As if that’s not enough, we’re now faced with a grand plan by Those in Charge to remove the Road Fund Licence, and replace it with an electronic tagging system in every car. It will cost around £300, and you can guess who’s going to have to pay for that little gem. It will be a bit like the one used for Offenders on Parole, and will beam my every driving move to some faceless machine, so they will not only know where I am and when I’m there, but to add financial insult to it all, they will then issue me a bill to charge me for it.

This will be matched in a similar timescale, by our friend the Identity Card scheme, which as we all know, because the Government tells us so, will catch all the terrorists in this country, as well as stopping all Illegal immigrants, in a credit card sized flash. And all for the miserly sum of £18 billion. Do they think we came up the Clyde on a bicycle?

But the really worrying thing here is Why, and perhaps more insidiously, Who wants all these images and all this information? The police will, no doubt, tell you it brings the crime rate down having all these CCTV machines in our town centres. And if it’s not crime prevention, it will no doubt be fundamental to eliminating the terrorist threat. It’s always the terrorist threat. I mean we’re overrun with them in Oswestry. Quite what “they” in Cheltenham do with the trillions of inane text messages sent by the Great Unwashed who seem to spend their waking lives, their hands ablur on their phones, telling their mates that they’re “on the train”, or “outside MacDonalds”.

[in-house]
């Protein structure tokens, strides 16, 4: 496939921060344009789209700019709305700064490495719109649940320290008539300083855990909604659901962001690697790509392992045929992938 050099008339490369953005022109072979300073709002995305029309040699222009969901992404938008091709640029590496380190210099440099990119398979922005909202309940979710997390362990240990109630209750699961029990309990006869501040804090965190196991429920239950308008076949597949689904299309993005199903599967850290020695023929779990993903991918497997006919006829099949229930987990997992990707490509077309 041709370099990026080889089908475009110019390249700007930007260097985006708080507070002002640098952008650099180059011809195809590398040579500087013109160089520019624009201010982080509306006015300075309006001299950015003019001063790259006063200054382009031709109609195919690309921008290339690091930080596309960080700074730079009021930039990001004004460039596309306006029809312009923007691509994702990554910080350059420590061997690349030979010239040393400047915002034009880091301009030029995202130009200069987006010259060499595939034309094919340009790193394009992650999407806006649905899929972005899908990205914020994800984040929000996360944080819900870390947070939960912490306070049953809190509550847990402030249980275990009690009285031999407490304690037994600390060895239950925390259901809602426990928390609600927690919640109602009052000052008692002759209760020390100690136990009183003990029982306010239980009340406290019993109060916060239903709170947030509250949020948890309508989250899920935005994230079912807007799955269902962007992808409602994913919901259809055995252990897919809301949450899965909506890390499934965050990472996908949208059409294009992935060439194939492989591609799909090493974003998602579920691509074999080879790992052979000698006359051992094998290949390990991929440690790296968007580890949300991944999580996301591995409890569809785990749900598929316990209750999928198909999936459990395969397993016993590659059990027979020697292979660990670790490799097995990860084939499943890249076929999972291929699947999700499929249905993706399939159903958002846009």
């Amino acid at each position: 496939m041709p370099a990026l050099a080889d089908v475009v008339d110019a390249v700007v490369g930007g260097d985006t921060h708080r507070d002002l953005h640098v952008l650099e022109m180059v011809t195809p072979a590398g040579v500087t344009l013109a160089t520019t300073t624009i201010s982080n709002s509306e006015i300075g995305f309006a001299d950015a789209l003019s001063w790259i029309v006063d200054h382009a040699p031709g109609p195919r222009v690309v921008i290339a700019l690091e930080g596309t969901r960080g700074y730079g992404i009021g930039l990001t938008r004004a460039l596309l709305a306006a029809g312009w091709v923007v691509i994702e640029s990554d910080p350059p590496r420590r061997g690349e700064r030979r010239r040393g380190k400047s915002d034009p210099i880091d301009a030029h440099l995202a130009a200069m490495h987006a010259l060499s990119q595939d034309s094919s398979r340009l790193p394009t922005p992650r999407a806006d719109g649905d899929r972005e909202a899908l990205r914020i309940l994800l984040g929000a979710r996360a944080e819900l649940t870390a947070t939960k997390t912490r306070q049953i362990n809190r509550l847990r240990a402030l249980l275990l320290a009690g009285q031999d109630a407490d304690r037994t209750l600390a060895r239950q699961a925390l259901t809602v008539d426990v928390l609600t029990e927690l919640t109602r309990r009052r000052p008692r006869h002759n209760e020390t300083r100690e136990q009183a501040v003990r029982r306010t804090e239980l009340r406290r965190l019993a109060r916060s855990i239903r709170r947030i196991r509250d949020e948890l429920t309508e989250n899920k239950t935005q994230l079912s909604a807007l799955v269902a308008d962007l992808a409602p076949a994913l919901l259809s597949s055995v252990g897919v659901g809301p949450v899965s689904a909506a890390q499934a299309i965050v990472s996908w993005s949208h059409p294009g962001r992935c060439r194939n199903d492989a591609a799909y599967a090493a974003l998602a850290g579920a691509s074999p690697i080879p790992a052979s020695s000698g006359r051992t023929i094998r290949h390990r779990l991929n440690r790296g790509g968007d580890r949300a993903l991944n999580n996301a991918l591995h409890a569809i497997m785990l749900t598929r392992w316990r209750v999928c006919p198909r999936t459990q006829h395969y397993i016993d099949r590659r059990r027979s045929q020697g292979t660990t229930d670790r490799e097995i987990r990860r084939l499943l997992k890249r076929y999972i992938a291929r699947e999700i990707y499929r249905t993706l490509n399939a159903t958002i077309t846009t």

For reasons I can’t really explain, I feel hugely uncomfortable about this whole issue of the insidious erosion of Individual Liberty by the State. I am not a dangerous criminal, and have no plans to become one. I simply feel it’s an inalienable right of mine to go around, where I want, when I want, how I want, without permanently being tracked on some form of political chromatogram. Once that freedom has gone, it will never, ever return.

Can you imagine any Government back-tracking on all this? They’re all control freaks, by definition, so it will only get worse, whoever is in power. It all seems to be turning into a cross between Orwell’s 1984, and HAL, the computer in the film “2001: A Space Oddessy”, reading the two astronauts' lips, and then sending one of them to their death because it, the machine, was feeling threatened. Except it won’t be Gary Lockwood in Outer Space in a film, it will be you and me.

The only (slightly) comforting thought about it is that Those in Charge seem to be so pluperfectly incompetent in getting these systems firstly to work at all, and secondly to get them to integrate with each other, that it will be ages before the whole thing grips us to the point where we all feel completely imprisoned. The bad thing is – when that happens, it will be too late, and the good thing is – I’ll be pushing up the daisies, probably microchipped by then, so someone can keep track of my whereabouts!